- Timeline: On Jan. 6, 2021, 64 days after Election Day 2020, a mob of supporters of President Donald J. Trump raided the Capitol. Here is a close look at how the attack unfolded.
- A Day of Rage: Using thousands of videos and police radio communications, a Times investigation reconstructed in detail what happened — and why.
- Lost Lives: A bipartisan Senate report found that at least seven people died in connection with the attack.
- Jan. 6 Attendees: To many of those who attended the Trump rally but never breached the Capitol, that date wasn’t a dark day for the nation. It was a new start.
(Mr. Harris flipped his vote to support Mr. McCarthy on Friday afternoon, but Ms. Boebert and Mr. Gaetz remained against him.)
Democrats made sure to single out the group.
“This January 6th anniversary should serve as a wake-up call to the G.O.P. to reject M.A.G.A. radicalism — which keeps leading to G.O.P. failures,” Senator Chuck Schumer, Democrat of New York, wrote on Twitter. “But the pandemonium wrought by House Republicans this week is one more example of how M.A.G.A. radicalism is making it impossible for them to govern.”
No one in the hard-right group attended what was billed as a bipartisan ceremony on Capitol Hill to mark the anniversary. Only one Republican of any stripe turned up: Representative Brian Fitzpatrick of Pennsylvania, a former F.B.I. agent who is the co-chairman of the centrist Problem Solvers Caucus.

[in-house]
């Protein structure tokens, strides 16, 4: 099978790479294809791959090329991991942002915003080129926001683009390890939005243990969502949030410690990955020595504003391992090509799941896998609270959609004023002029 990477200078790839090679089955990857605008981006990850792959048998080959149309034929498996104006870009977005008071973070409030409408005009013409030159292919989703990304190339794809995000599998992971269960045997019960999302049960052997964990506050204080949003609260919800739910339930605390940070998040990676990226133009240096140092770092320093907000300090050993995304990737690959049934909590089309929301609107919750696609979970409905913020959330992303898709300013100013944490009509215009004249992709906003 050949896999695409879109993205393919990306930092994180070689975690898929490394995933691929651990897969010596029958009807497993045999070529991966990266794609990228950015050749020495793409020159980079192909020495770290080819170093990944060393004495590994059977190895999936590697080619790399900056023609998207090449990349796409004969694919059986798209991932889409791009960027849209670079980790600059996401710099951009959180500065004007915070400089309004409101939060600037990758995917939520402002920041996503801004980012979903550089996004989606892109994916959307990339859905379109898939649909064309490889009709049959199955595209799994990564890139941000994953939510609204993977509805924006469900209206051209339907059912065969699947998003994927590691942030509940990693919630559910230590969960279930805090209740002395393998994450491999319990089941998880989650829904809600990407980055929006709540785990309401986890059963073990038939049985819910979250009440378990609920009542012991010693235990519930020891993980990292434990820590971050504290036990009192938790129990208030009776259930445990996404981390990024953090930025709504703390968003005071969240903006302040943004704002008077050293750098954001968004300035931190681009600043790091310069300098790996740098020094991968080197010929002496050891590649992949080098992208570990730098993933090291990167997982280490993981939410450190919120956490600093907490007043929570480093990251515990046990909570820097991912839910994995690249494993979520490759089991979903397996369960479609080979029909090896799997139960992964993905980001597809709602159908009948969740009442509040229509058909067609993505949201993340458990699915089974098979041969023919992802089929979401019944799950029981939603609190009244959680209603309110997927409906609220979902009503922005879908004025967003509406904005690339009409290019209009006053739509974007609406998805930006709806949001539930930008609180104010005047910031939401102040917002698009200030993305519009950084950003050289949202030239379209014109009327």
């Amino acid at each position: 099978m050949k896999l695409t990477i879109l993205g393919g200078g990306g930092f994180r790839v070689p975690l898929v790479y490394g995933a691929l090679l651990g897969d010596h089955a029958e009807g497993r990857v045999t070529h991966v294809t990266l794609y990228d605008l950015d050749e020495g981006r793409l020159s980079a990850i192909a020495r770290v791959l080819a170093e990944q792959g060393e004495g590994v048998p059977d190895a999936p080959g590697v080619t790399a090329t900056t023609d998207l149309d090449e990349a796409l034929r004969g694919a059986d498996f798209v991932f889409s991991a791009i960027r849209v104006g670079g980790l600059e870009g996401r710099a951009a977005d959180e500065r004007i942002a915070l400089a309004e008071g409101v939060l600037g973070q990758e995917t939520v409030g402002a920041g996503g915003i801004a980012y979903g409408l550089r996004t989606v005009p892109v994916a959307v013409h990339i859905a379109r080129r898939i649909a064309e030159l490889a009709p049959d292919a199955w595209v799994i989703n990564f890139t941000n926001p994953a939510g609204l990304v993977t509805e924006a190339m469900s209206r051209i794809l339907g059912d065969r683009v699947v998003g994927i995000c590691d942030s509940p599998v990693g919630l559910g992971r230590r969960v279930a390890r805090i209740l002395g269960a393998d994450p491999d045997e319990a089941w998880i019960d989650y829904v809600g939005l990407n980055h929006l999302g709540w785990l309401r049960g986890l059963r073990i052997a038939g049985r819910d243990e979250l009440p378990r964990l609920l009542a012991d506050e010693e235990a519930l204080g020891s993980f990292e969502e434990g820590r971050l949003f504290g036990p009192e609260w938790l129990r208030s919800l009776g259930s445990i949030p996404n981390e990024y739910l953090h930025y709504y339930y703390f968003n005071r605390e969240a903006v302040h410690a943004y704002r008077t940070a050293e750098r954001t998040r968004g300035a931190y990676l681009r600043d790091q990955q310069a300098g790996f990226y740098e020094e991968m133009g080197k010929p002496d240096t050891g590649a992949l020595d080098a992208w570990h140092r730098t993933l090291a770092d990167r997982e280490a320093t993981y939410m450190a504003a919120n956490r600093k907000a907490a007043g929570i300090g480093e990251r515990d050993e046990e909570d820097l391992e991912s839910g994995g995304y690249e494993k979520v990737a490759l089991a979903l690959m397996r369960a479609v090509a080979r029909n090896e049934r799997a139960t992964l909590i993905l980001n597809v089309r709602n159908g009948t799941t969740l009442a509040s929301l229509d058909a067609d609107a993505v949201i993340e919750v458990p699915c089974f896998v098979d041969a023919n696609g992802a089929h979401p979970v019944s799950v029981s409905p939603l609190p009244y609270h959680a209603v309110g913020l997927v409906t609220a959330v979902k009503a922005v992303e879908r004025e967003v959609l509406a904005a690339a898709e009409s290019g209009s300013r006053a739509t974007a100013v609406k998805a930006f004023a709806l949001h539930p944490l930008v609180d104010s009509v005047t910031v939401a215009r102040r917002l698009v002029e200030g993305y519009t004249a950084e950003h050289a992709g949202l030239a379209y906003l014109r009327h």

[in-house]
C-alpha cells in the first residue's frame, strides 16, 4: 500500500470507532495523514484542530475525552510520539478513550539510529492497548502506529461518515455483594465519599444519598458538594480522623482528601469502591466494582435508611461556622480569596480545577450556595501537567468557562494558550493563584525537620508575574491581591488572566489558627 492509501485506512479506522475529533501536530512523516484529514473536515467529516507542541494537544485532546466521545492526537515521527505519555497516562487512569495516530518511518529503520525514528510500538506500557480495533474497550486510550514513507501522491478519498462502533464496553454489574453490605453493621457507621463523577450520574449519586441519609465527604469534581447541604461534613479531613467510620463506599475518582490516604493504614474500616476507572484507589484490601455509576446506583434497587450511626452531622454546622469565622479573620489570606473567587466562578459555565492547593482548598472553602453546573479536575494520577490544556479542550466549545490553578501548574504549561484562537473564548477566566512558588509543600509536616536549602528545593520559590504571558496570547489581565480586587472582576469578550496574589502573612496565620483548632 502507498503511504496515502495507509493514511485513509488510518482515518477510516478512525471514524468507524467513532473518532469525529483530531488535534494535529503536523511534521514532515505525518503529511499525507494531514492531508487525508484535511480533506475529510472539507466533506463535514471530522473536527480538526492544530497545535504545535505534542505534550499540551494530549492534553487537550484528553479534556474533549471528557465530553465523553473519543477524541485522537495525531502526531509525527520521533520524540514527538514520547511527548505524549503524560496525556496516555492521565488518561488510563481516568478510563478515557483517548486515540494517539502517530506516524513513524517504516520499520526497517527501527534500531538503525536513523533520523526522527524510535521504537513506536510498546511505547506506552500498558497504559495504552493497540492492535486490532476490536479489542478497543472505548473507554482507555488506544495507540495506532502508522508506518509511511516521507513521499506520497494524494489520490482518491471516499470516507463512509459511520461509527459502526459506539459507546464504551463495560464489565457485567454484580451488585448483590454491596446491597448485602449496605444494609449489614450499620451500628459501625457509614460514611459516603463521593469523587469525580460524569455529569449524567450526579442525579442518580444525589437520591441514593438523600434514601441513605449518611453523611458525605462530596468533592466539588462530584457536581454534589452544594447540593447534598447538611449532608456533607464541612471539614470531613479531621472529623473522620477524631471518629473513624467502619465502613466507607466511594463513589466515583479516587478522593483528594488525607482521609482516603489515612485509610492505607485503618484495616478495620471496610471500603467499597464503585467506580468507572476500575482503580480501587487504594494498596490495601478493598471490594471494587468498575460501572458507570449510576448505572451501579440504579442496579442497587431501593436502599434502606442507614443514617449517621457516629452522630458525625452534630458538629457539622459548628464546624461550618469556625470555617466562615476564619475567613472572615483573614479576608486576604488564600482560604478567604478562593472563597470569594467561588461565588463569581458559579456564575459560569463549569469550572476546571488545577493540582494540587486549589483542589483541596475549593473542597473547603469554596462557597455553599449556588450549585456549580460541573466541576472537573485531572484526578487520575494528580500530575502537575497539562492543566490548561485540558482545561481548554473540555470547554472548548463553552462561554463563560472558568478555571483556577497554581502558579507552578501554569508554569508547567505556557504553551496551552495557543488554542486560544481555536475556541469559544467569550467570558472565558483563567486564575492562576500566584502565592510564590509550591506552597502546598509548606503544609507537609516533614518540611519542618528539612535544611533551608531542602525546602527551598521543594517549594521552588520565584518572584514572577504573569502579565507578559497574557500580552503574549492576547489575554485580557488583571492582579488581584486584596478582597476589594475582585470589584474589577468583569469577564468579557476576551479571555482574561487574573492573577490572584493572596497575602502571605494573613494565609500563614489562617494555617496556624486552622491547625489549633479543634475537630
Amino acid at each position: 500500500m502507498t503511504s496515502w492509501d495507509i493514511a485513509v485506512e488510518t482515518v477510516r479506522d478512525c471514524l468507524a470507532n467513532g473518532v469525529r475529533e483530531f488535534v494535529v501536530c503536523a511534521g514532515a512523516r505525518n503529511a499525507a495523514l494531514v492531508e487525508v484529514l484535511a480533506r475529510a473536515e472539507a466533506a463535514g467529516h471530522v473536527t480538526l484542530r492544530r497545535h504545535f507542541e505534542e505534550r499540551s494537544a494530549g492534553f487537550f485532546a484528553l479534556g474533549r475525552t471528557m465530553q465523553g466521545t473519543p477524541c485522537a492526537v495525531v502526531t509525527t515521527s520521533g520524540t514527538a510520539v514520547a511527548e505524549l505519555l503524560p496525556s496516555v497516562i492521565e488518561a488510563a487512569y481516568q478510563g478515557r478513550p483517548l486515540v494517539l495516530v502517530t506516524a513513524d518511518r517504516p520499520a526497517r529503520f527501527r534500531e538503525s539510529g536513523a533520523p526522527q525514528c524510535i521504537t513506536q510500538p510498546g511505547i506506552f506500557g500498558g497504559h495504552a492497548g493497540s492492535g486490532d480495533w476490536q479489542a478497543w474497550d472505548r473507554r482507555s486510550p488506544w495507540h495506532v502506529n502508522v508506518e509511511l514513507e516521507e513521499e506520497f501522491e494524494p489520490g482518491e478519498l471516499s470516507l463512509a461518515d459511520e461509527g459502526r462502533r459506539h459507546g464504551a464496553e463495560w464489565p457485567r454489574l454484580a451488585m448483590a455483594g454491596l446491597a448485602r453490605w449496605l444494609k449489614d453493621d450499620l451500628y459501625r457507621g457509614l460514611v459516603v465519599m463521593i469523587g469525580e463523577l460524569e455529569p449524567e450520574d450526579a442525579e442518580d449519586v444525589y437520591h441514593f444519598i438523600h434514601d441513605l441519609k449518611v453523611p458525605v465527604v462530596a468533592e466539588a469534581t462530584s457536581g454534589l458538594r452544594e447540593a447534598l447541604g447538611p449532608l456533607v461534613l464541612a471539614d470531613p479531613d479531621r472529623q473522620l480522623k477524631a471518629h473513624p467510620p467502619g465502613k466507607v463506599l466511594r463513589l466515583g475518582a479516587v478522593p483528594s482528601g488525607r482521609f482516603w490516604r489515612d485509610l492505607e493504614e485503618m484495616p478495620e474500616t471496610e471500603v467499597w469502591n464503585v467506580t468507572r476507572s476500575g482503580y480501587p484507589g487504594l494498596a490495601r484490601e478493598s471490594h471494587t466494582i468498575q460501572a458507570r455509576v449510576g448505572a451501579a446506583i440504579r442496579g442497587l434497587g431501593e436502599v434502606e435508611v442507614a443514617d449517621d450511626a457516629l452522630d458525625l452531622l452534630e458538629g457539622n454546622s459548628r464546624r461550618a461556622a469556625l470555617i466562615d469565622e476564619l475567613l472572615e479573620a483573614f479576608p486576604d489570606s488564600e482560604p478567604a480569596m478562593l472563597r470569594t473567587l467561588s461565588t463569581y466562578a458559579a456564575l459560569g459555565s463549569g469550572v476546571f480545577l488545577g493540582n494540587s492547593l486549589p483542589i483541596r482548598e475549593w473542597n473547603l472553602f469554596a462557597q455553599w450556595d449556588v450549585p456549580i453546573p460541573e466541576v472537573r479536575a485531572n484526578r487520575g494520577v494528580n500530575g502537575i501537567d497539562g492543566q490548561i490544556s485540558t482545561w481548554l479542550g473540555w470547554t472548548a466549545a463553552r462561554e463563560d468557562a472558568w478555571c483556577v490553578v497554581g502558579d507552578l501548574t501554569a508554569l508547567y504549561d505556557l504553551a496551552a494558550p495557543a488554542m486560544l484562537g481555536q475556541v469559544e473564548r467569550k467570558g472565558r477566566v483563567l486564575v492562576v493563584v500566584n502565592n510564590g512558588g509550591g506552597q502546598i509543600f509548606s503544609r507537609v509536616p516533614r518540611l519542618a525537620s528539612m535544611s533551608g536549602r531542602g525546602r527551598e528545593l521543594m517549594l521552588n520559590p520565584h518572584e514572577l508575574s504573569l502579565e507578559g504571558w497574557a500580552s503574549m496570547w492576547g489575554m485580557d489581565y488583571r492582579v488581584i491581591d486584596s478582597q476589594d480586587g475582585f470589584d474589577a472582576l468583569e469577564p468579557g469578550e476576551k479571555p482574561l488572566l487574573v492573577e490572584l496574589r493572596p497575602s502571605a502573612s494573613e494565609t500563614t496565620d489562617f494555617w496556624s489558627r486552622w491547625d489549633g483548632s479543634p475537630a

The ceremony opened with a moment of silence for House members on the steps of the Capitol to honor the Capitol Police officers who died in the year after the attack.
“We stand here with our democracy intact because of those officers,” said Representative Hakeem Jeffries of New York, the top Democrat in the House, as tears welled up in some House members’ eyes.
Witnesses who testified before the House investigative committee, including police officers who defended the Capitol, were honored at the White House, including Michael Fanone and Daniel Hodges of Washington’s Metropolitan Police Department, and Harry Dunn, Caroline Edwards, Aquilino Gonell, and Eugene Goodman of the U.S. Capitol Police.